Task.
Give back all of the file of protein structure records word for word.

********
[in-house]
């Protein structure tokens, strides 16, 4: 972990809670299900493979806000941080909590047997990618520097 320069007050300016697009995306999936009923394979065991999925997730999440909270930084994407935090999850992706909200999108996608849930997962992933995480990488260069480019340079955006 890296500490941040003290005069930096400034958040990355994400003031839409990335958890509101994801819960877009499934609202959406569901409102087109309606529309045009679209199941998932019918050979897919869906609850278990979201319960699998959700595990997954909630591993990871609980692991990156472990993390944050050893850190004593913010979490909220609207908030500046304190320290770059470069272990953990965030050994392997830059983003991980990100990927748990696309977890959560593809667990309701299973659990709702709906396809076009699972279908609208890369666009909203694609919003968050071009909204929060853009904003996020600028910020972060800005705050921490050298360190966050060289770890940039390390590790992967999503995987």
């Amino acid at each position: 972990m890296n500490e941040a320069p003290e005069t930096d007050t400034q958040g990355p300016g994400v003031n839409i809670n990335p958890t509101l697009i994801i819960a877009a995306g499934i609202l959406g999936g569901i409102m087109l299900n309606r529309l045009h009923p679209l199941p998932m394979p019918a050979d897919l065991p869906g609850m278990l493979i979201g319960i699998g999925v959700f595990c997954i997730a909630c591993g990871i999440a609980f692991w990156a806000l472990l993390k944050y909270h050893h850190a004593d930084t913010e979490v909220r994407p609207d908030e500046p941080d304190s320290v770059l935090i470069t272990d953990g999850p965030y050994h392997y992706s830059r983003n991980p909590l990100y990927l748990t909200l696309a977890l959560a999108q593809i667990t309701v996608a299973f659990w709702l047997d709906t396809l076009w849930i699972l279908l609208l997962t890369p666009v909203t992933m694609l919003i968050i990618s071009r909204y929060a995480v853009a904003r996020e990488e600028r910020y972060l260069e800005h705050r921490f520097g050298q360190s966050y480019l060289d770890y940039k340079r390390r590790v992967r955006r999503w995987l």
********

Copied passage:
[in-house]
């Protein structure tokens, strides 16, 4: 972990809670299900493979806000941080909590047997990618520097 320069007050300016697009995306999936009923394979065991999925997730999440909270930084994407935090999850992706909200999108996608849930997962992933995480990488260069480019340079955006 890296500490941040003290005069930096400034958040990355994400003031839409990335958890509101994801819960877009499934609202959406569901409102087109309606529309045009679209199941998932019918050979897919869906609850278990979201319960699998959700595990997954909630591993990871609980692991990156472990993390944050050893850190004593913010979490909220609207908030500046304190320290770059470069272990953990965030050994392997830059983003991980990100990927748990696309977890959560593809667990309701299973659990709702709906396809076009699972279908609208890369666009909203694609919003968050071009909204929060853009904003996020600028910020972060800005705050921490050298360190966050060289770890940039390390590790992967999503995987």
């Amino acid at each position: 972990m890296n500490e941040a320069p003290e005069t930096d007050t400034q958040g990355p300016g994400v003031n839409i809670n990335p958890t509101l697009i994801i819960a877009a995306g499934i609202l959406g999936g569901i409102m087109l299900n309606r529309l045009h009923p679209l199941p998932m394979p019918a050979d897919l065991p869906g609850m278990l493979i979201g319960i699998g999925v959700f595990c997954i997730a909630c591993g990871i999440a609980f692991w990156a806000l472990l993390k944050y909270h050893h850190a004593d930084t913010e979490v909220r994407p609207d908030e500046p941080d304190s320290v770059l935090i470069t272990d953990g999850p965030y050994h392997y992706s830059r983003n991980p909590l990100y990927l748990t909200l696309a977890l959560a999108q593809i667990t309701v996608a299973f659990w709702l047997d709906t396809l076009w849930i699972l279908l609208l997962t890369p666009v909203t992933m694609l919003i968050i990618s071009r909204y929060a995480v853009a904003r996020e990488e600028r910020y972060l260069e800005h705050r921490f520097g050298q360190s966050y480019l060289d770890y940039k340079r390390r590790v992967r955006r999503w995987l």